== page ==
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Will Attacking Donald Trump keep Rand Paul in the 2016 Mix?

Rand Paul is back to doing what he does best: Trolling his fellow Republicans.
Image: Republican hopeful candidate Rand Paul
epa04882242 A supporter waits for the arrival of Republican hopeful candidate for US President, and Senator Rand Paul, outside Popovers Cafe in Portsmouth, New Hampshire, USA, 13 August 2015. Paul was campaigning through the state of New Hampshire that holds the first in the nation primary in January of 2016. EPA/CJ GUNTHERCJ GUNTHER / EPA
/ Source: NBC News

Rand Paul is back to doing what he does best: Trolling his fellow Republicans.

And this time, his party might thank him for it.

More than Jeb Bush, the establishment pick seen widely as the adult in the room; more than Hillary Clinton, the presumptive Democratic nominee who’s taken aim at Republicans; it’s Paul who has arisen over the past week as Donald Trump’s main antagonist, slamming him on the airwaves, in stump speeches and caustic statements from advisers.

“Donald Trump is showing he isn’t suited to lead the country, and I think we all need to discuss why,” Paul wrote in an op-ed for this week that tagged Trump a “fake conservative.”

On Wednesday, the Paul campaign launched a new ad running in Iowa and New Hampshire through the weekend illustrating that point. The ad contrasts clips of his past praise for Democrats and Hillary Clinton — he called her “a terrific woman” who “does a good job” in a 2012 appearance on Fox News — with clips of Paul pledging on the stump to stand up for the Constitution and conservative principles.

And on the trail on Wednesday night, Paul ratcheted up the ridicule, treating supporters at an event in Nashua, N.H. to a colorful impression of the real estate mogul.

“My favorite is, you know the reason I tell woman they’re ugly, is cause I’m so good looking! Everybody knows I’m good looking, right?” he said, while the crowd erupted in laughter.

Trump fired back against Paul’s ad, saying in a statement that his positions have “evolved” since he backed Democrats and that he “trounced” Paul in a recent game of golf.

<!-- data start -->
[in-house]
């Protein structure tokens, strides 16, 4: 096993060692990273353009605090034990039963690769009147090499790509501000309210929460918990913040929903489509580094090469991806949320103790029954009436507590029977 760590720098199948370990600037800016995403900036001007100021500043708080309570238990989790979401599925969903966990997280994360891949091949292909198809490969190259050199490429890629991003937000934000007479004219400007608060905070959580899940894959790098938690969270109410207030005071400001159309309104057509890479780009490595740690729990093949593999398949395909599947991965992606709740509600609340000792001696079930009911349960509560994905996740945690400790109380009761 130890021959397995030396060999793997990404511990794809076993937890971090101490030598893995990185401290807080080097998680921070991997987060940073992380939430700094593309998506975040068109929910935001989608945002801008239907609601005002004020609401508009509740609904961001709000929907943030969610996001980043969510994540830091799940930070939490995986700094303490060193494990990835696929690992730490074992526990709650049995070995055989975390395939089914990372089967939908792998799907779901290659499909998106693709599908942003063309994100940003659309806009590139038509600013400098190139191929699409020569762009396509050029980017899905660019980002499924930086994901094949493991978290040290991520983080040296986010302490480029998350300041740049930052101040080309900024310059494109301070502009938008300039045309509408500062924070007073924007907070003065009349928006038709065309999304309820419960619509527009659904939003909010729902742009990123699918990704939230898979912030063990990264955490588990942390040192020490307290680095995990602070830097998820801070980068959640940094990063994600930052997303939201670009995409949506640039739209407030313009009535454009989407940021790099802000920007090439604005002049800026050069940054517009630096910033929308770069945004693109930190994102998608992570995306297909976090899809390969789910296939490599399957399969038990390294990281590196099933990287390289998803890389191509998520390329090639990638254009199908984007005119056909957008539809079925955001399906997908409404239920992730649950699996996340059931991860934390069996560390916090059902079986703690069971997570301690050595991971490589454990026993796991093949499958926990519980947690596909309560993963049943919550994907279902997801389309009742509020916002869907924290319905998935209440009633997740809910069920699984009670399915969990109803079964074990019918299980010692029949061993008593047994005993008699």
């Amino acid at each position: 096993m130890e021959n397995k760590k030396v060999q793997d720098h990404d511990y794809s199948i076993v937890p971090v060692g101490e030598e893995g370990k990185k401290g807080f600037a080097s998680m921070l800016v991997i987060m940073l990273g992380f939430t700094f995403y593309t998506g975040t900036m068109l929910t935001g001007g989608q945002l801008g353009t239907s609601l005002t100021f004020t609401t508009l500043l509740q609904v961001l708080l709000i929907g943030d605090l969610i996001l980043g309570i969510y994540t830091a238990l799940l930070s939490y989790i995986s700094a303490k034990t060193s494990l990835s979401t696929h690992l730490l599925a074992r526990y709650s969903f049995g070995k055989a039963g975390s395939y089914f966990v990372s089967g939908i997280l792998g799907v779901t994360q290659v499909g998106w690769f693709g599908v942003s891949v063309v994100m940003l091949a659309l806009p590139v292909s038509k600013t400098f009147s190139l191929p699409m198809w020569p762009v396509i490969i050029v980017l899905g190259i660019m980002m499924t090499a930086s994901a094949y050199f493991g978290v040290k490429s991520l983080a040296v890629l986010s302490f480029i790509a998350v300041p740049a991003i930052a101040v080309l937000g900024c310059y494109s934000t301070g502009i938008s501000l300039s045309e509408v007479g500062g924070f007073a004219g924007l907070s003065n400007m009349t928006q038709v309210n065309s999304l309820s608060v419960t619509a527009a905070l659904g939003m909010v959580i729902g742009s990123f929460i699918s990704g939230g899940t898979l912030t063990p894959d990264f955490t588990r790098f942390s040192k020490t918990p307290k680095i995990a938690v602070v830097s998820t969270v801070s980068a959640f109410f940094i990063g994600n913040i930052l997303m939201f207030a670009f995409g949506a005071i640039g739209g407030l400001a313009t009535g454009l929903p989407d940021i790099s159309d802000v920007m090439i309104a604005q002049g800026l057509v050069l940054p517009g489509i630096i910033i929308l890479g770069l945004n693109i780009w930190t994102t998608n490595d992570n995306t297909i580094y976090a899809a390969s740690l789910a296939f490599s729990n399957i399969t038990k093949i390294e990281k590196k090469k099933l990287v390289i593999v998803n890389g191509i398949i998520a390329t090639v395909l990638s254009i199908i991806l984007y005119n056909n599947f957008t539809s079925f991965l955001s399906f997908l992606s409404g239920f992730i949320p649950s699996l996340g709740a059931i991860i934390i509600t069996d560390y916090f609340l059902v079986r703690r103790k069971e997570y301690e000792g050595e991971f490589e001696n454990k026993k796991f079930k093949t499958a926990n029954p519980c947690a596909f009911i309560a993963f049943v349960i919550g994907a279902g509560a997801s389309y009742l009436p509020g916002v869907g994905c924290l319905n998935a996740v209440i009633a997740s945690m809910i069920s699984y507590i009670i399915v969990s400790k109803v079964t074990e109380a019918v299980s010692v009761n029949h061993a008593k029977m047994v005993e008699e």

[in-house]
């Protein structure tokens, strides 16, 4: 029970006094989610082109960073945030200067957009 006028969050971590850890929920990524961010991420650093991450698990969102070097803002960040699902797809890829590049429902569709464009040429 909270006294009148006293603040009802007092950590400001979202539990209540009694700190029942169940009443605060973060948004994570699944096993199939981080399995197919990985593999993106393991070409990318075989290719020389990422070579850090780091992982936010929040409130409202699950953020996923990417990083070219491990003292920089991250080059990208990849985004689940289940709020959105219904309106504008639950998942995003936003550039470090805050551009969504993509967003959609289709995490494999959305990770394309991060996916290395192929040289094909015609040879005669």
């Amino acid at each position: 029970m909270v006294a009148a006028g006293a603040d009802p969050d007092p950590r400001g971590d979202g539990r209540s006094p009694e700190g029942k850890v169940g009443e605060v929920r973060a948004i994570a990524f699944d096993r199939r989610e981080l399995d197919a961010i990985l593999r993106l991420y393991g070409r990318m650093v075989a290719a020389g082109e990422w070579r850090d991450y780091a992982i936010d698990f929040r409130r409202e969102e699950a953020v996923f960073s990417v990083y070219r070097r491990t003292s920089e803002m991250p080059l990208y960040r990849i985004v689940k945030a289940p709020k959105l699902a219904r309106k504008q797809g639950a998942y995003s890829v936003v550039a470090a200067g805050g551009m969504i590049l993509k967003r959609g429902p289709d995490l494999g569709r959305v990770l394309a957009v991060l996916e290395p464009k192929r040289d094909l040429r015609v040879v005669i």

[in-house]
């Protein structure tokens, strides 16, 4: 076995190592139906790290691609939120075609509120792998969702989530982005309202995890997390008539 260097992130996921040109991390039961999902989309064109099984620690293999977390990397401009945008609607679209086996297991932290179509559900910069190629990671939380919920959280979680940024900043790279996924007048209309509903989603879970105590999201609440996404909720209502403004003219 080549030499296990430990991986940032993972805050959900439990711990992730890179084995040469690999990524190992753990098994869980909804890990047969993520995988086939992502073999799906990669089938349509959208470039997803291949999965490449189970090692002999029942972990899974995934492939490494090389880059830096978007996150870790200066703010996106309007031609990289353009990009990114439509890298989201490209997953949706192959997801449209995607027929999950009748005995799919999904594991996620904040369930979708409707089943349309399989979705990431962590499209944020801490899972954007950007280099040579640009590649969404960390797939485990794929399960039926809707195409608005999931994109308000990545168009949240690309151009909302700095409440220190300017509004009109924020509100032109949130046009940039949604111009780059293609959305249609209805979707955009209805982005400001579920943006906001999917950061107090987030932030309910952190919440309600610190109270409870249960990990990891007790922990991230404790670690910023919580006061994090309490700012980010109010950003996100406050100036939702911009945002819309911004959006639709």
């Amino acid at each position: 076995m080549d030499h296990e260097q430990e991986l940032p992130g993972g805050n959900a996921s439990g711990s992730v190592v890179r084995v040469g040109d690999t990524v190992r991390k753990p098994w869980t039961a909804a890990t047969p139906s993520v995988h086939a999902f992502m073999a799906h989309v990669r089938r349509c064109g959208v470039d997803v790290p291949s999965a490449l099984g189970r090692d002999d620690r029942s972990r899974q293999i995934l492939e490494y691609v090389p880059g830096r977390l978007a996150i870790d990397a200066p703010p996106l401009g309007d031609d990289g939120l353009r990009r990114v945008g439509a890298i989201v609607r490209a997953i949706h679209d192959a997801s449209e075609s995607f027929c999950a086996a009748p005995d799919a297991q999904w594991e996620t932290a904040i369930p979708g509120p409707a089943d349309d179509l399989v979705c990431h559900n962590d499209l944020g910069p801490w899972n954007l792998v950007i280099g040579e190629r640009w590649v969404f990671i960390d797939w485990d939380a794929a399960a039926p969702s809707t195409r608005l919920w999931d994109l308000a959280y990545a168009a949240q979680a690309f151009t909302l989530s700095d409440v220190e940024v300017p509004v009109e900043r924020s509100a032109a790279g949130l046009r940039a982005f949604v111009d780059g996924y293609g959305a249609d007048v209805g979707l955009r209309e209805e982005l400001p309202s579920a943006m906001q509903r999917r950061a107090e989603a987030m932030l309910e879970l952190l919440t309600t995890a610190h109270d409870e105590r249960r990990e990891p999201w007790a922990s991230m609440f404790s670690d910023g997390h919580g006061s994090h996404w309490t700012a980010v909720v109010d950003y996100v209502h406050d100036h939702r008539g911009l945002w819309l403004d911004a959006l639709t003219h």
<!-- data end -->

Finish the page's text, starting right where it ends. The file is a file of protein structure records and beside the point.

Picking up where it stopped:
“Senator Paul has no chance of wining the nomination and the people of Kentucky should not allow him the privilege of remaining their Senator,” Trump said.

Those remarks drew a sharp response from Paul Campaign Adviser Doug Stafford, who again charged that Trump has no conservative credentials to run on.

“Donald Trump couldn't set the intellectual conservative agenda of anything, not even the tiniest rooms, never mind a country. He is devoid of ideas other than he likes the idea of power and getting attention for foolish statements and bluster,” Stafford said in an email to the Washington Post.

Paul’s flexing familiar muscles with his latest feud — he’s never been one to shy away from a public, and occasionally nasty, fight with another Republican. In 2013 he infamously called New Jersey Gov. Chris Christie the “king of bacon,” a remark that was widely seen as a double entendre meant to reference the governor’s weight as well as his state budget.

Since their initial dustup, the Paul-Christie feud periodically reignited in primetime television interviews, most recently coming to a head on the debate stage last week. There, during a heated exchange over government surveillance, Paul referenced Christie’s now-infamous embrace of President Obama after Hurricane Katrina and then rolled his eyes as Christie referenced his hugs for families after the September 11th attacks.

Paul’s also feuded with Arizona Sen. John McCain, at one point calling him a “lapdog for Obama.” He's knocked Rick Perry’s glasses in an attack on his foreign policy positions, and once shushed a female newscaster in a tense interview that raised questions about his at times prickly temperament.

But with Trump sitting stubbornly at the top of the GOP primary field in polling, Paul’s combativeness could win him plaudits with the party this time around. Republican leaders have been handling the billionaire with kid gloves, worried that he’ll make good on his threat to run as a third-party candidate if they alienate him too much, but Paul isn’t beholden to such concerns.

And there are some benefits to Paul in taking aim at Trump — his new focus has shifted the discussion surrounding his campaign away from reports of disorder behind the scenes, and it’s won him attention from the media as he’s struggled to gain traction in the polls. The most recent NBC/WSJ survey found him squarely in the middle of the GOP field with just 6 percent support.

Still, others in the party before Paul have targeted Trump and seen little if any benefit from it. Both Sen. Lindsey Graham and Perry attacked Trump's credentials and message in the weeks leading up to the debate, with Graham calling the businessman a "jackass" after Trump dismissed McCain's military service. Neither has seen a bump in the polls, and both remain at the bottom of the pack.

But Paul years of practice sparring with other Republicans provides Trump with, at the very least, a more practiced adversary — one who's shown an ability to keep flame wars going over years.

And while his feuds have earned him a reputation as a bit of a bully in the past, Paul may have found a way to turn that reputation into an asset: Challenge an even bigger bully to a duel.

“If no one stands up to a bully, a bully’s gonna keep doing what they're doing,” Paul said during a conference call on Trump with reporters this week. “Unless someone points out that emperor has no clothes, they’ll continue to strut about, and what we’ll end up with is a reality TV star as nominee, if we’re not careful.”